False Hope, Foolish Trust

Luke 12:13-21 & Colossians 3:1-11

We have here this morning one of the more forthright yet frustrating parables of Jesus. It’s not a complicated story, but it causes us no end of difficulty because of what Jesus holds up as a stupid—that’s the actual word there, our translation just tempered it a bit—way of living that seems quite pragmatic to us.

Only one of us here—Pete—is a farmer so we don’t have large harvests we can store away. In today’s world we harvest monetarily, we store our harvest in investments. And this is where we hit the stumbling block, because it seems that Jesus would find more foolish the person who spends recklessly and does not plan for the future.

True. But this parable is not a criticism of people who plan for the future. There is a difference between planning for the future and hoarding for the future, a difference between being prudent and being greedy. There is a difference between the person who takes care of others yet still finds enough to live well, and the person who believes that there’s never enough to ensure the future.

What the man in Jesus’ parable is guilty of is greed, of always wanting more, of never having enough, and wanting what isn’t really his. That’s the cause of Jesus telling this parable, because a man “in the crowd” asks Jesus to tell the man’s brother that he should give this man part of the family inheritance, in complete contradiction of tradition and law. He wants what isn’t his; he’s greedy.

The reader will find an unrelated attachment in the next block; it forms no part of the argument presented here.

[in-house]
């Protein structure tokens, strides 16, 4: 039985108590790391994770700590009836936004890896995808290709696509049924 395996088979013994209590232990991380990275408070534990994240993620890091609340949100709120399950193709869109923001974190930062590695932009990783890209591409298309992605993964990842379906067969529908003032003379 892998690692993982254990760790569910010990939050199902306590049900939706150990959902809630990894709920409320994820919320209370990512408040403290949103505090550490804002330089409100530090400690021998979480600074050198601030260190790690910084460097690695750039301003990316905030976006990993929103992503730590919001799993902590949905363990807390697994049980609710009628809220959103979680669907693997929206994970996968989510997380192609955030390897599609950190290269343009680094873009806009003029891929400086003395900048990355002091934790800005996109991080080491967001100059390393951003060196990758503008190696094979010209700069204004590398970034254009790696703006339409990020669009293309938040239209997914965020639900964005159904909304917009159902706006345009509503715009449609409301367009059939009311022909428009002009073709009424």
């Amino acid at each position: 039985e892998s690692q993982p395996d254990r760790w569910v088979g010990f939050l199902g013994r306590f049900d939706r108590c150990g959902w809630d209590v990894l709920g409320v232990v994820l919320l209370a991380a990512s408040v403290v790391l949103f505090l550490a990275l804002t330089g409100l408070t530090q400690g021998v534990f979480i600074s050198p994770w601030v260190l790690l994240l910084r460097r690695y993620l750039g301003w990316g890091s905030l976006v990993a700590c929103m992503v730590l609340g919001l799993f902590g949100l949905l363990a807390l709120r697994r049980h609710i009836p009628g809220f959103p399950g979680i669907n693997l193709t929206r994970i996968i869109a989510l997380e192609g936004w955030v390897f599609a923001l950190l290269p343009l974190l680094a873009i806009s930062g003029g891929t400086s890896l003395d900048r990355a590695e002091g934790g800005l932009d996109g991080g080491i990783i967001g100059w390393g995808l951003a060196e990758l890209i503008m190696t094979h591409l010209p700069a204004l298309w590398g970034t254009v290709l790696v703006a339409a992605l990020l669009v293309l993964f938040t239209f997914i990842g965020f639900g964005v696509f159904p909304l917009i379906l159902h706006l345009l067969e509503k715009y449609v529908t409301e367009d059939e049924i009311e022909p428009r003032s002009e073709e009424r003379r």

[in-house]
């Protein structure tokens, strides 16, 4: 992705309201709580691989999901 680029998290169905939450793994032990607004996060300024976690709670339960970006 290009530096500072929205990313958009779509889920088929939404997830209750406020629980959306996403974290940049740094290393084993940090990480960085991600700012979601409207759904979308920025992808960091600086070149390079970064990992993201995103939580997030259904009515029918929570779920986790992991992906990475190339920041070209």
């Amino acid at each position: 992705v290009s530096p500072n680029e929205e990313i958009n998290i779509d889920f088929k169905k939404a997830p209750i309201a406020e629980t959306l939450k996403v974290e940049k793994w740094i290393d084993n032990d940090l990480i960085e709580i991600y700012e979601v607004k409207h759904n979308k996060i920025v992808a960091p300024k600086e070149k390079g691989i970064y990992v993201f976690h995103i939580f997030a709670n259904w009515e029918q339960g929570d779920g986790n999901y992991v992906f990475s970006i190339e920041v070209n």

Greed is not the real sin here, not for the man in the parable or the man in the crowd; greed is the sin symptomatic of a deeper, fundamental sin that plagues us all. Greed stems from anxiety, from a desire for security and peace but an inability to find it…because we place our trust for the future in bigger harvests, be it grain or finances.

But harvests can rot, and if there’s anything the past five years should teach us it’s that investments are never a guarantee of the future, be it buying stock, or buying a house, or investing in finds that are worth less now than they were six years ago, or the number of companies or governments gutting their employees’ pension plans.

The deeper, fundamental sin is the sin of trusting in the things of this world for our future, trusting in an “abundant harvest” and not trusting in the abundant blessing of God.

We place our own desires and sense of priorities ahead of God’s, we place our trust in “small, green pieces of paper” rather than in God’s wealth, we commit the sin of being rich towards ourselves rather than being rich towards God. We want to trust in God’s promises, in God’s provision, but time and time again we pull back from that trust because we don’t…quite…believe it. We believe in things we can put our hands on, things we can touch, feel, taste, see.

We seek security and peace in our home, in our cars, in our jobs, in our investments like our 401(k) or pension, or—I dare to say it—our endowment—but those things will and do fail us. Houses develop problems like leaky roofs or failed appliances, our cars break down, we lose our jobs, our investments go up and down or are taken away from us by employers failing their fiduciary responsibility or near-catastrophic downturns in the economy.